Every Tour rider has their own arcane preparation routine, be that lathering inch-thick chafing cream onto their chamois or wearing their lucky Tasmanian charm. But I’m willing to bet most of them don’t involve staying up half the night editing photos and drinking Spanish beer. Perhaps it could be a new winning formula? I was about to find out.
6am on the startline of Stage 2 of the Vuelta a España was pitch black, and warm enough at 24 degrees I could almost pretend I was still snuggled up in bed. At least until the first hill of today’s “flat” stage, which was way tougher than I expected. At 45km in I had already done 1000m vertical, without having a coffee yet.
But even suffering from caffeine withdrawal, seeing the sun rise over sleeping Spain was pretty incredible. The landscape looked much softer in the cooler morning light and the empty road unfurled in front of us.
Horses are the new bicycles
By the next town we were in full coffee hunt mode, which was easier said than done on a Sunday morning at 9am. What we did find a lot of were horses, ridden by young couples and kids dressed in their Sunday best. Perhaps if we followed the horses, they would lead us to a cafetería, like a faithful dog leading its master to water? It was worth a shot.
Sweet, sweet success (literally) as we found a shop selling Bon Bon espresso with condensed milk. I inhaled a couple of rounds while lathering on the sunscreen – the early morning cool was evaporating fast.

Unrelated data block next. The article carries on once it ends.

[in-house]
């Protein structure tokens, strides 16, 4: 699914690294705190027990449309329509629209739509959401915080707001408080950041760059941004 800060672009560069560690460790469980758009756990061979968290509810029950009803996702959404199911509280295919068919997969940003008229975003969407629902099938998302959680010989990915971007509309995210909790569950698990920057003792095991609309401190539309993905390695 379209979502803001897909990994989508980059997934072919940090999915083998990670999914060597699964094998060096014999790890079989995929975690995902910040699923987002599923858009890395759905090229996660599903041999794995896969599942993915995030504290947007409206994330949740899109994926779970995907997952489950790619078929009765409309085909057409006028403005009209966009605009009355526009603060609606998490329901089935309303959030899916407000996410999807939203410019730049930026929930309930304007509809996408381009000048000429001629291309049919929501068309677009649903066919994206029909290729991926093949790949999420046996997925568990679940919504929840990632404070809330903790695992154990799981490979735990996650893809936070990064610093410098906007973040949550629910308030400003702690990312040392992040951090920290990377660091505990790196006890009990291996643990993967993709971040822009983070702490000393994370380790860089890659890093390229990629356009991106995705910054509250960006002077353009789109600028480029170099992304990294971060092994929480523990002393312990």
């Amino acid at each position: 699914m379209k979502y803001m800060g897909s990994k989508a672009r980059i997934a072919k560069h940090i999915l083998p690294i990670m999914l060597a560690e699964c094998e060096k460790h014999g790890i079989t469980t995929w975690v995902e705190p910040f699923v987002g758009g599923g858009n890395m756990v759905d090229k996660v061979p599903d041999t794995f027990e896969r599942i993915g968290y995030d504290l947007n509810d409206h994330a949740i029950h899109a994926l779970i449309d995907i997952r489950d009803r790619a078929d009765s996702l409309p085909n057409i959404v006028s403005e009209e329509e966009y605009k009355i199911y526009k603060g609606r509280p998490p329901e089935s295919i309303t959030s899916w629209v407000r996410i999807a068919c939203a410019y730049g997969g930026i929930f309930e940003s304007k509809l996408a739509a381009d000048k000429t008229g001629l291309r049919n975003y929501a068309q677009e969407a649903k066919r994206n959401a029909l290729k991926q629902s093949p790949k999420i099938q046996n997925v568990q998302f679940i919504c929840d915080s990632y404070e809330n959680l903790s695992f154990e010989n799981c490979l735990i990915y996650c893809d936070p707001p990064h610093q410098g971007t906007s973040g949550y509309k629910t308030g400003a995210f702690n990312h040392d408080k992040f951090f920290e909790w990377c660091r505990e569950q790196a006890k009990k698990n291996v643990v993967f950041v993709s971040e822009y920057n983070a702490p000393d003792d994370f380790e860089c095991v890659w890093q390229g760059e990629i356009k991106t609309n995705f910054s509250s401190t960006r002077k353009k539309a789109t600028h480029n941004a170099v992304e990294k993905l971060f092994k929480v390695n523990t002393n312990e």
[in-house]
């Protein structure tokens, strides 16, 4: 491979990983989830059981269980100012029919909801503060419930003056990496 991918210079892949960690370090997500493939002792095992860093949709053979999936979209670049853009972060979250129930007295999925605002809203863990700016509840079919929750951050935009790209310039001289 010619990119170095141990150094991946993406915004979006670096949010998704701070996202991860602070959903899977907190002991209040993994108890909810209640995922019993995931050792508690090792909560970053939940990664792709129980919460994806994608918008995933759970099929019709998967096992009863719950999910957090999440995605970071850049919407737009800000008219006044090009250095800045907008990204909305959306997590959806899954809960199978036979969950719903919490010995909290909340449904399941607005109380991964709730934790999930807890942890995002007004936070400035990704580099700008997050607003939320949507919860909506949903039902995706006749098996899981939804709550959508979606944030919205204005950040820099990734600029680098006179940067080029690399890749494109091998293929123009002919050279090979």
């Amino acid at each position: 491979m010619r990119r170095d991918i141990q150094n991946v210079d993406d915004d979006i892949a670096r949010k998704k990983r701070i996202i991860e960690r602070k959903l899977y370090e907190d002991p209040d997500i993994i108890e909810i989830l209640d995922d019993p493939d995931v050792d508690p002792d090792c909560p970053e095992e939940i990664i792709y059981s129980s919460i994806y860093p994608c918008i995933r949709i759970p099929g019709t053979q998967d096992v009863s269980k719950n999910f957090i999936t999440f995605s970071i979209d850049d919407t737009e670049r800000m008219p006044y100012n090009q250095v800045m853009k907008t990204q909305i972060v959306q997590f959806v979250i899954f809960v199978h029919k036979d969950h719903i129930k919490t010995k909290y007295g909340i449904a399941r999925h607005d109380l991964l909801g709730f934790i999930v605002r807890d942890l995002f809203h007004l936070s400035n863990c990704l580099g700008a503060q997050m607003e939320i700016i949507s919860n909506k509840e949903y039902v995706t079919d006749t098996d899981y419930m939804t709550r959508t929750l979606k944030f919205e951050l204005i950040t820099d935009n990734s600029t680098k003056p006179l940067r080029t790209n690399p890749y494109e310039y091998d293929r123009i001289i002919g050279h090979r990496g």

We couldn’t spend too long horsing around though. The last 70km was a big loop that we would ride twice, meaning we had to make the turnoff in time as not to be cut off by the pros.
The world’s most dangerous walkway
My first sight of the Caminito del Rey (King’s little pathway) was breathtaking, a tiny bridge strung over empty space between two sheer cliffs. As I slogged my way up the finishing climb - for the first time – the air was laden with the smell of ripe figs and pine needles and the sound of cicadas singing filled my ears.
El Caminito has been known in the past as the "world's most dangerous walkway" following five deaths in 1999 and 2000. As the temperature rose to 40 degrees and I polished off my 10th bottle of water, I started to think that toppling to my death into the sparkling lake below might not be such a bad way to go – at least I’d die cool.
Despite a killer headwind, Sylvan and I made the final turnoff in time. The pro riders were on the course now so we had to keep pushing on. Officials cars started passing meaning the riders weren’t far back – way to put the pressure on my poor tired legs! The spectators getting ready to watch the race helped cheer us towards the finish “Venga vamos!”
No rest for the wide-angled
To my relief, we scuttled across the line before the official race caught us. But there was no time to relax. I hurried back to the car and got my OLYMPUS ready to shoot the pros. After one pass by of the peloton, my legs were cramping and I decided to do the public a favour and take myself and my salt-encrusted kit to a shower, stat.
Beardy McBeard (Team Amateur)
Total Distance: 171.48 km
Active Time: 6:36:35
Paused Time: 2:21:48
Average Speed: 25.98km/hr
Cooked Meter Reading: Toast
“Who calls 3000m of climbing a ‘flat’ stage? We had to contend with headwinds and very hot conditions. My legs were toasted and we averaged 10km/hr less than the pros, with 2 hours of rest stops!"
Alejandro Valverde (Team Movistar)
Total Distance: 163.5 km
Active Time: 4:13:01
Paused Time: 0:00:00
Average Speed: 38.77km/hr
"I'm delighted…In the Tour [de France], I didn't get all the good sensations I was looking for. And now I feel like I have the condition I was looking for. It had been some time since I had won a stage at La Vuelta and I wanted to get one, so I'm very happy."